6 ways of looking at George W. Bush, artist

Photographs of some 20 paintings done by the former president have been hacked and released. Are they any good?

Bush's paintings give some critics a view into a side they thought didn't exist in the former president.
(Image credit: Stephen Dunn/Getty Images)

In October 2012, we learned that former President George W. Bush has taken up painting, via a New York profile of his younger brother, Jeb Bush. Few people noticed, because America was busy deciding whether to re-elect Bush's successor or pick a new guy. Then, in February the Bush family released the first look at our 43rd president's new hobby: An impressive in memoriam portrait of deceased presidential dog, Barney. (Bush signs all his paintings "43.") A week later, a hacker who goes by Guccifer released a handful of ill-gotten photos of a few more Bush paintings.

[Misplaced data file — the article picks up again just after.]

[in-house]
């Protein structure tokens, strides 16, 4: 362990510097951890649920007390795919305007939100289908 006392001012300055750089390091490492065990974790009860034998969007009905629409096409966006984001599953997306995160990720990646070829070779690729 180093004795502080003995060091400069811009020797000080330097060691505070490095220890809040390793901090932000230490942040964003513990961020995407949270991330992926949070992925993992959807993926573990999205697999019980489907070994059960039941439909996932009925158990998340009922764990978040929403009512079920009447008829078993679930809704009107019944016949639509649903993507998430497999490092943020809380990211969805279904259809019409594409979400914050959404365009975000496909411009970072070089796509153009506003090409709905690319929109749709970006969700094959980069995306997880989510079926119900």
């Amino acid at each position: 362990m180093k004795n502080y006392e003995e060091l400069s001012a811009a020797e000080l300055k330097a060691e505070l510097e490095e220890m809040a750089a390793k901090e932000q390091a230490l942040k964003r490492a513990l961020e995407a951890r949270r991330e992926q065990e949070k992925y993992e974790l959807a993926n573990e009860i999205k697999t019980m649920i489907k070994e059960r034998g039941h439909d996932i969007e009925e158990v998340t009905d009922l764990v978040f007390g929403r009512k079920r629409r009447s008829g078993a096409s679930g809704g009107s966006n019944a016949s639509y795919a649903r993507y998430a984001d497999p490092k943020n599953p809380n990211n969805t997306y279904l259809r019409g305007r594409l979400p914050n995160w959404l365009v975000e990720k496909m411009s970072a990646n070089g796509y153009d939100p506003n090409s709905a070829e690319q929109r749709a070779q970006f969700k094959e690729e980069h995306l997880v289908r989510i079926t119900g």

This week, Gawker posted two more sets of paintings — 18 total — pilfered by Guccifer from Bush-linked email accounts. These stolen glimpses of George W. Bush's artistic endeavors pose something of a quandary. Analyzing his amateur paintings "isn't the same as, say, reviewing the saxophone playing of Bill Clinton," says Washington Post art critic Philip Kennicott. "The latter played his horn in public and invited us to respond not just to the spectacle of the president in his Elvis mode, but to the playing as well, which was never very good." Bush's were meant to be private, at least for now.

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Peter Weber, The Week US

Peter has worked as a news and culture writer and editor at The Week since the site's launch in 2008. He covers politics, world affairs, religion and cultural currents. His journalism career began as a copy editor at a financial newswire and has included editorial positions at The New York Times Magazine, Facts on File, and Oregon State University.